PRESSURE GROUPS AND OSMs
seek to influence government. organisations separate government that attempt to influence public policy.
Direct action e.g. demos
Indirect action e.g. use of media, advertise in press
A combination of 1 and 2.
TYPES (MORGAN'S TYPOLOGY 1991)
Interest/Sectional/Protective - trade unions
Causal or Promotional - promote a set of ideas e.g. greenpeace
Episodic/AdHoc/Fire Brigade - just for one purpose, short-lived
Idea or ThinkTank - e.g. Adam Smith Institute
Political Cause - seek to change the organisation of the political system
Latent - never fully developedpapers.
INSIDER - have insider status and are often invited to collaborate on goverrnement policy
OUTSIDER - do not have direct access in this same way.
- feature most in pluralist model
- pluralists see competitors of pressure groups n policy makers as evidence - 'polyarchal democracy' - they are part of the many sources of power equation.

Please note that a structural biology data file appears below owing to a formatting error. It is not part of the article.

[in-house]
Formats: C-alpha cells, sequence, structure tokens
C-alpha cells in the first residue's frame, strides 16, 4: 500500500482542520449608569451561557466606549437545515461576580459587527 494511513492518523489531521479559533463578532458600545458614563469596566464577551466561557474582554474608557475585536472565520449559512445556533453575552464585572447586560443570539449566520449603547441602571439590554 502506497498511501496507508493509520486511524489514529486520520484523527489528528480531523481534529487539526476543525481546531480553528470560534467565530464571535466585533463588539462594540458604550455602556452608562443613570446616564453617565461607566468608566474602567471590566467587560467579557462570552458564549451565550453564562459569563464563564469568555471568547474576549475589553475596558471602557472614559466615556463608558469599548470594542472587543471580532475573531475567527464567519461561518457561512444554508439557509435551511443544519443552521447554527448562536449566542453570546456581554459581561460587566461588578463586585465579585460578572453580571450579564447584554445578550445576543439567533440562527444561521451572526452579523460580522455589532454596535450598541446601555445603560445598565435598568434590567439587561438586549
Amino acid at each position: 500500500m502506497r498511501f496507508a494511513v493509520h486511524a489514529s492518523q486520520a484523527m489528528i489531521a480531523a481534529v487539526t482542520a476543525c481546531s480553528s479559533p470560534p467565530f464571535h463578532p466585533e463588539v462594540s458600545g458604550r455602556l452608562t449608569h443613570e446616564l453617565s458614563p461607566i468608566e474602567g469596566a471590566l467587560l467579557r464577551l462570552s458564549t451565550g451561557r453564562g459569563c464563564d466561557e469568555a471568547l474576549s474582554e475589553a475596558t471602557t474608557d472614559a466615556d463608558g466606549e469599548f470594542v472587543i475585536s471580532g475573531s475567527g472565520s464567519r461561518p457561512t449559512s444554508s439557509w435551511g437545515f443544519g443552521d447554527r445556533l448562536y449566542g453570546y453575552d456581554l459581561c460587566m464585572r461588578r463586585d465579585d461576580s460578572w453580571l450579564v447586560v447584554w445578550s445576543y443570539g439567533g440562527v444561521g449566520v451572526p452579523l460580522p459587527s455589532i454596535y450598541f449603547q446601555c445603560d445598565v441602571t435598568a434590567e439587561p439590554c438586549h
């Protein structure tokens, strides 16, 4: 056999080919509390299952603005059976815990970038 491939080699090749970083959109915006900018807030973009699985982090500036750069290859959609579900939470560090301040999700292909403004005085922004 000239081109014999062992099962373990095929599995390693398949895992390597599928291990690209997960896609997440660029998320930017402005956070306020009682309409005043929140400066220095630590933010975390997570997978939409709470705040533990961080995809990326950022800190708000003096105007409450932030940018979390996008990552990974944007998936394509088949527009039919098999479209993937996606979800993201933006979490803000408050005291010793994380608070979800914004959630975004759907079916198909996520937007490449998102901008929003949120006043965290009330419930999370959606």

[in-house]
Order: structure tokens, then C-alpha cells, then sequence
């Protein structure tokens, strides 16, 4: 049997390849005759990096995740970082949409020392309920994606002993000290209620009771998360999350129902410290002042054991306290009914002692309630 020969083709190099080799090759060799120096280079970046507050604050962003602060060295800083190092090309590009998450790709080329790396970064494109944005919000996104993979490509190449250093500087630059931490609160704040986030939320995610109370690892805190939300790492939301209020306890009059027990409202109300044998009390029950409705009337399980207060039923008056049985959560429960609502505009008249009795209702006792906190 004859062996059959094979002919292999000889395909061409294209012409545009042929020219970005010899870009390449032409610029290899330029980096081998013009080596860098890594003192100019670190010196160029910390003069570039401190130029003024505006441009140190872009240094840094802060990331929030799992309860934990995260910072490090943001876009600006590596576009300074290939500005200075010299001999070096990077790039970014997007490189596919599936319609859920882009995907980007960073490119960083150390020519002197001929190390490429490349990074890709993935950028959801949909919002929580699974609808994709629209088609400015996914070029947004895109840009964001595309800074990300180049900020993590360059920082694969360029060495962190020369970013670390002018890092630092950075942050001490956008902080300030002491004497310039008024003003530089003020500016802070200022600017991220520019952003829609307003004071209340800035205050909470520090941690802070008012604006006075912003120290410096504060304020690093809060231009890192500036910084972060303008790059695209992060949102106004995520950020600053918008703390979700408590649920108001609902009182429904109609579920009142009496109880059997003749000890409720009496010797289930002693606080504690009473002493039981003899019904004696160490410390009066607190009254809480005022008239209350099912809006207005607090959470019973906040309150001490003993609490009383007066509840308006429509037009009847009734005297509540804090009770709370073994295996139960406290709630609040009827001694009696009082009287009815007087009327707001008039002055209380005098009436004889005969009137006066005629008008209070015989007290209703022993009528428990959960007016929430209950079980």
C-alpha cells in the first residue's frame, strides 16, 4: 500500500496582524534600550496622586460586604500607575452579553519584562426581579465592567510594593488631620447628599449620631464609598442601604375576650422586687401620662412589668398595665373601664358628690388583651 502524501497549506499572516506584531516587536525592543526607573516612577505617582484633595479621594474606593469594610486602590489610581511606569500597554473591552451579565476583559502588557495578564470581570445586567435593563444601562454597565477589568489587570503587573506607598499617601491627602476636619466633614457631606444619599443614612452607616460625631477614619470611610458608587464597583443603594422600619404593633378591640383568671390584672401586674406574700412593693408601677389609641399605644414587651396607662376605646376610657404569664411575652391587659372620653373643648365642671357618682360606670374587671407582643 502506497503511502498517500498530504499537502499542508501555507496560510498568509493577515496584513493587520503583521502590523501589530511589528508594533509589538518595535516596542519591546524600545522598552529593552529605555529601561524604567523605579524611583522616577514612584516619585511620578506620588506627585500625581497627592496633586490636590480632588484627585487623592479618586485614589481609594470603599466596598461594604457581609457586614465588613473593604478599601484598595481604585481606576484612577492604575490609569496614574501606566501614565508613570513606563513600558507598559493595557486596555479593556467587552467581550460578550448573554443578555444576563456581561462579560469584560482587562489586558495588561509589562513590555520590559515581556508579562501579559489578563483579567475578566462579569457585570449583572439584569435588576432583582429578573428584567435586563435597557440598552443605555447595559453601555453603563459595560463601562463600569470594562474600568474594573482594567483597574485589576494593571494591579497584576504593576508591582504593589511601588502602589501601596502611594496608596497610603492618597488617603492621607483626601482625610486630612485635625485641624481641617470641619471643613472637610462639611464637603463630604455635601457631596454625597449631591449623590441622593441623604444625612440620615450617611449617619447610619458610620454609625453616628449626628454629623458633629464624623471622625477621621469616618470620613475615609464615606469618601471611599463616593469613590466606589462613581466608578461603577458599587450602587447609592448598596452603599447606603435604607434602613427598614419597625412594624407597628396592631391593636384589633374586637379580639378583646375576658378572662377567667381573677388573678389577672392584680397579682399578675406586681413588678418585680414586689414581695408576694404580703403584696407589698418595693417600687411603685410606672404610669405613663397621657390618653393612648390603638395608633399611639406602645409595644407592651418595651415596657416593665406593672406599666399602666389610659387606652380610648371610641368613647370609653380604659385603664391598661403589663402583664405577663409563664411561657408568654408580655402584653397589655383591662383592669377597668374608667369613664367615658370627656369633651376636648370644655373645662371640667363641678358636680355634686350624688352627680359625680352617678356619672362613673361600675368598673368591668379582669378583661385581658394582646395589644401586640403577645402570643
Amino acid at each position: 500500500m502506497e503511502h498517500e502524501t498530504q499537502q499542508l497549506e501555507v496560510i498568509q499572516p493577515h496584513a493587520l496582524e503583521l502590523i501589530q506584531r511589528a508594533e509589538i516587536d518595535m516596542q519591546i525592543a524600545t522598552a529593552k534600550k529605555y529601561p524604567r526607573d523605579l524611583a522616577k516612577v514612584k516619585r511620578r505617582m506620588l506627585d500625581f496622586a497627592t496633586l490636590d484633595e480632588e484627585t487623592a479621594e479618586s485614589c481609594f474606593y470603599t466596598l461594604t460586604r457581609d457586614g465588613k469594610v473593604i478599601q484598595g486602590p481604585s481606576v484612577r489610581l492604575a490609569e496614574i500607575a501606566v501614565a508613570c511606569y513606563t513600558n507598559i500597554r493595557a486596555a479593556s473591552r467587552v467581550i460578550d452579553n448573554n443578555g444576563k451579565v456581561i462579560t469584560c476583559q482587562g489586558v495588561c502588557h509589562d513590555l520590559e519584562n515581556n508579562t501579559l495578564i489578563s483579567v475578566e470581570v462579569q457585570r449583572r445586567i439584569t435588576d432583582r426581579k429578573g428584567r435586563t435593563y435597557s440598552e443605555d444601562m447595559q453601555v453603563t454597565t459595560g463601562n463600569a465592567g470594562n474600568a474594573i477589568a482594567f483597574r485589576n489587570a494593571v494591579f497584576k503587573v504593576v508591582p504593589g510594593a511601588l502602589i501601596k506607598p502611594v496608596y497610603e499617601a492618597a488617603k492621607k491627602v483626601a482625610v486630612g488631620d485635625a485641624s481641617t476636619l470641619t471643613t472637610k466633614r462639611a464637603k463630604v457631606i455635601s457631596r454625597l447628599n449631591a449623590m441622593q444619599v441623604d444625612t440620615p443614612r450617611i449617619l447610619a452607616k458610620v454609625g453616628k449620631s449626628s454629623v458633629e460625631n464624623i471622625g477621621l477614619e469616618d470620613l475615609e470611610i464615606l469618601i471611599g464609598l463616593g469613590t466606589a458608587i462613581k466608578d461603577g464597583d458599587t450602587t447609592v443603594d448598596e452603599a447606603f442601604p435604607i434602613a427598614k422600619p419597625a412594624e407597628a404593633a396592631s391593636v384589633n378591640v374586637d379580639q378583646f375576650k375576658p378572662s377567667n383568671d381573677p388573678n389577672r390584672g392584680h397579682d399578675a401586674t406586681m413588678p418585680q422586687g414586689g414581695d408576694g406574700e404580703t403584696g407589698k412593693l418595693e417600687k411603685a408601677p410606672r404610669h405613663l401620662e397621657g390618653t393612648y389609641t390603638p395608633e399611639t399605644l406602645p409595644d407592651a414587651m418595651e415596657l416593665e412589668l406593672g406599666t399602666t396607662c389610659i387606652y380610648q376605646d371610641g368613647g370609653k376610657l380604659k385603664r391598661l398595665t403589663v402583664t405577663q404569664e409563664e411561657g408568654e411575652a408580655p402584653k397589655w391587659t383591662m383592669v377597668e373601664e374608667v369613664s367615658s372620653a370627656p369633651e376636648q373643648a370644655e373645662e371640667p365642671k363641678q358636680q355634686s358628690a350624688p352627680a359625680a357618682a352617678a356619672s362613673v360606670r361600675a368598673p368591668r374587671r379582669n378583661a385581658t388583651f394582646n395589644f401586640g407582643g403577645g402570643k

- they monitor the state to prevent it acting injustly or illegally.
NEO-PLURALISTS - 'deformed polyarchy' - some pressure groups have more influence than others because they are better positioned to bargain with policymakers.
MARXISTS - powerful have the strongest voices.
NEW RIGHT - existance of pressure groups destabilise demcracy - there are too many of them vying for political influence.
Loose social groupings seein capitalist societies since 1960s. Groups mre conceted with values, lifestyles and self actualisation.
Focus of such groups on identity politics = active participation, personal development, emotional openess and collective responsibility. Can involve continuous large scale organised collective action. Often focused against the state.
DIANI 1992 - KEY FEATURES:
- an informal netweork of interactons between activist groups, individuals and organisations.
- a sense of collective identity.
- a sense of opposition to or conflict with mainstream politics with regard to the need for social chage.
There tends to be a focus on environmentalism, animal rights, capitalism, human rights, gay rights, e.g. Occupy.
TYPES (HALLSWORTH 1994)
OFFENSIVE - try to gain rights for socially marginal / explore institutional discrimination.